In 1991, anonymous Thai citizens turned his Aggie Ring over to a Department of Defense POW/MIA team in Bangkok.

His widow, Claretta “Boo” Campbell, wore it until her death in 1995.

She had expressed her wish that the Ring be donated to Texas A&M, and during a special ceremony at the Clayton W. Williams, Jr., Alumni Center in 2002, the Campbells’ four children and eight grandchildren did just that. The Ring remains displayed by The Association of Former Students.

Daughter Cathy Campbell said, “It’s been 15 years since we brought the Ring to Texas A&M, and I had always hoped that eventually we would get some remains… I knew that there was a really good chance that would never happen for our family in my lifetime.”

She said many families are still seeking closure, and her father’s bombardier/navigator is still unaccounted for.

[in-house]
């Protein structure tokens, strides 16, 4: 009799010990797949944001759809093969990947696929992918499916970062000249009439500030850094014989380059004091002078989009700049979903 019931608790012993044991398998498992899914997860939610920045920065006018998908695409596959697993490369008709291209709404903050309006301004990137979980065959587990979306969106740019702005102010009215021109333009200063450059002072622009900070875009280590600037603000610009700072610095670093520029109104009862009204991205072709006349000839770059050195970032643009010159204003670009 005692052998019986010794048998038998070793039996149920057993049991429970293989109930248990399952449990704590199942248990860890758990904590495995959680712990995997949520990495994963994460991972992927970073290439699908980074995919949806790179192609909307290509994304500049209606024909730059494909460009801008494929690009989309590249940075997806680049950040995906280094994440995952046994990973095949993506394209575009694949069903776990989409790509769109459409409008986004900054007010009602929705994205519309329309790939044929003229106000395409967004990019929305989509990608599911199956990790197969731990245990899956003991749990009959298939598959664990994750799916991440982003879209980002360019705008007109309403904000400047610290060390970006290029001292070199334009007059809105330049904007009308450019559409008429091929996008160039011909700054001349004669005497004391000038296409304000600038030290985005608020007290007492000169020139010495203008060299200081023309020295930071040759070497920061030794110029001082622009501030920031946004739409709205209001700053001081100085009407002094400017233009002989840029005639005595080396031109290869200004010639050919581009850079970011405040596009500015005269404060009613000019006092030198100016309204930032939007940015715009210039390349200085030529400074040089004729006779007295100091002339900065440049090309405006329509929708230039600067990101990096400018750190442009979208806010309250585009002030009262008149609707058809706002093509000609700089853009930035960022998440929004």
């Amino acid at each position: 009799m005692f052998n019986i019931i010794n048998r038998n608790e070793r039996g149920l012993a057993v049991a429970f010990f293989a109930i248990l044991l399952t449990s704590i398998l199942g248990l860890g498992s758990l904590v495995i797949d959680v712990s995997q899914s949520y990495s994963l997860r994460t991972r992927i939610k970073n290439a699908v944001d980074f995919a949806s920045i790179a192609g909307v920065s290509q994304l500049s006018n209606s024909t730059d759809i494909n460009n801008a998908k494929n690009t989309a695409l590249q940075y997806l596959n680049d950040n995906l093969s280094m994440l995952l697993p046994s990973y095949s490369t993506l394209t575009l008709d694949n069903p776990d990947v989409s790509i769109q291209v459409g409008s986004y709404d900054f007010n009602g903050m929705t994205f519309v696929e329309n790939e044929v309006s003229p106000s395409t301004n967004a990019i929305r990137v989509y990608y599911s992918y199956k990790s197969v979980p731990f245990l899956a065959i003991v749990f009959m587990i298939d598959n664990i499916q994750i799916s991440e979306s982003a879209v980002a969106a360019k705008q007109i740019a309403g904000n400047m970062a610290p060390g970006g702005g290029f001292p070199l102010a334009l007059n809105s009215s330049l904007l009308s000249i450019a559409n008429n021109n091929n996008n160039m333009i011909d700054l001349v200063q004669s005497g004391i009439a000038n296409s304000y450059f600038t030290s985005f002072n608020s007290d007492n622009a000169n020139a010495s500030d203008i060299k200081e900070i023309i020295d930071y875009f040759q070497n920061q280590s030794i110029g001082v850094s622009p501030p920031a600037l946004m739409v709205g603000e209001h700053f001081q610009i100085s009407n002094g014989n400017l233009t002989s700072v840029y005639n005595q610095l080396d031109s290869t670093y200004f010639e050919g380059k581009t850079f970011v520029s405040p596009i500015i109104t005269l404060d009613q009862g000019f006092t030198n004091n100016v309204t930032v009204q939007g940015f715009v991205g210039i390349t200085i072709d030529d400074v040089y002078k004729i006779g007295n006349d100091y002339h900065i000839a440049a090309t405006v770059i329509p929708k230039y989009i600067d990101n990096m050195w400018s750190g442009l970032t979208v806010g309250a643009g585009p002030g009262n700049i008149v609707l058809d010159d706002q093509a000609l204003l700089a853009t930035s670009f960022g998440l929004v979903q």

“My hope is eventually they will get some positively identified remains as well, but for them it hasn’t happened yet.”


Left: Campbell in Ubon, Thailand in October 1968. Right: Claretta Campbell turns her husband's Aggie Ring at Ring Dance 1952.

“Texas Aggies Go To War,” published in 2006, listed 20 Aggies including Campbell as missing in action in Laos or Vietnam.

Campbell’s casket will be escorted from Honolulu to Dallas and on to Washington, D.C., by his daughter's son-in-law who is also an Air Force pilot and has long worn an MIA bracelet with Campbell’s name on it. On the tarmac for the arrival in D.C. will be friends and family including high school and A&M Classmate Col. Ralph Dresser ’52.

Campbell’s remains in the casket are to be covered with a full dress uniform bearing all his medals, which include the Silver Star and Purple Heart. He will be buried, and Claretta Campbell’s urn reburied with him, May 18 at Arlington.

 

Below: Texas A&M former students* listed as missing in action in Laos and Vietnam in "Texas Aggies Go To War" (2006), by Henry C. Dethloff with John A. Adams, Jr., '73:

 

* Update: Lt. Donald J. Matocha's Class year is 1967 (though he graduated early).